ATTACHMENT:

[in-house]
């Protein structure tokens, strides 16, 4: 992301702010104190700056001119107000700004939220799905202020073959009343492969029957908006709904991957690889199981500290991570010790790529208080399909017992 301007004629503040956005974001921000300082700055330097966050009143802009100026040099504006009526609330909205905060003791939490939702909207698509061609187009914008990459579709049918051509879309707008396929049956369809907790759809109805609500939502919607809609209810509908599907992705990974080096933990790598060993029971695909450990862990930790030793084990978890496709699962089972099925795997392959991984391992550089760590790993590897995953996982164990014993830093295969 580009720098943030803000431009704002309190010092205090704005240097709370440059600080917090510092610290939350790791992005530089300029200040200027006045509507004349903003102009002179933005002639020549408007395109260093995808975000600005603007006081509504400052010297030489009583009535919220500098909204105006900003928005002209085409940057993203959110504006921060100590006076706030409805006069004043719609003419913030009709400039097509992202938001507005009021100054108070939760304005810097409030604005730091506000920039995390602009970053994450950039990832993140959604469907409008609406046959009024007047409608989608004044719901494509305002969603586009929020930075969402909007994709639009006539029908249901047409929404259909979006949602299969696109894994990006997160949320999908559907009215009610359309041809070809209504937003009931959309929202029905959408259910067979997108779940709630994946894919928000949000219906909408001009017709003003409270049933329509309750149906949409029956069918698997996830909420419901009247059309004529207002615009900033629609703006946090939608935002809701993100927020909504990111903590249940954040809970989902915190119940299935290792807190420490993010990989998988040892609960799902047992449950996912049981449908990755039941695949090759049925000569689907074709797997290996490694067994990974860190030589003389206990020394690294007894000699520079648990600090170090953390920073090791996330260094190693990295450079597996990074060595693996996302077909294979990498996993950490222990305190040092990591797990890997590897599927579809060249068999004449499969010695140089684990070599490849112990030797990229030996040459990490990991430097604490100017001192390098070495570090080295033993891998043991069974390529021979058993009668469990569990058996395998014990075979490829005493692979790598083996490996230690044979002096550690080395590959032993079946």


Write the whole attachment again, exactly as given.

[in-house]
């Protein structure tokens, strides 16, 4: 992301702010104190700056001119107000700004939220799905202020073959009343492969029957908006709904991957690889199981500290991570010790790529208080399909017992 301007004629503040956005974001921000300082700055330097966050009143802009100026040099504006009526609330909205905060003791939490939702909207698509061609187009914008990459579709049918051509879309707008396929049956369809907790759809109805609500939502919607809609209810509908599907992705990974080096933990790598060993029971695909450990862990930790030793084990978890496709699962089972099925795997392959991984391992550089760590790993590897995953996982164990014993830093295969 580009720098943030803000431009704002309190010092205090704005240097709370440059600080917090510092610290939350790791992005530089300029200040200027006045509507004349903003102009002179933005002639020549408007395109260093995808975000600005603007006081509504400052010297030489009583009535919220500098909204105006900003928005002209085409940057993203959110504006921060100590006076706030409805006069004043719609003419913030009709400039097509992202938001507005009021100054108070939760304005810097409030604005730091506000920039995390602009970053994450950039990832993140959604469907409008609406046959009024007047409608989608004044719901494509305002969603586009929020930075969402909007994709639009006539029908249901047409929404259909979006949602299969696109894994990006997160949320999908559907009215009610359309041809070809209504937003009931959309929202029905959408259910067979997108779940709630994946894919928000949000219906909408001009017709003003409270049933329509309750149906949409029956069918698997996830909420419901009247059309004529207002615009900033629609703006946090939608935002809701993100927020909504990111903590249940954040809970989902915190119940299935290792807190420490993010990989998988040892609960799902047992449950996912049981449908990755039941695949090759049925000569689907074709797997290996490694067994990974860190030589003389206990020394690294007894000699520079648990600090170090953390920073090791996330260094190693990295450079597996990074060595693996996302077909294979990498996993950490222990305190040092990591797990890997590897599927579809060249068999004449499969010695140089684990070599490849112990030797990229030996040459990490990991430097604490100017001192390098070495570090080295033993891998043991069974390529021979058993009668469990569990058996395998014990075979490829005493692979790598083996490996230690044979002096550690080395590959032993079946």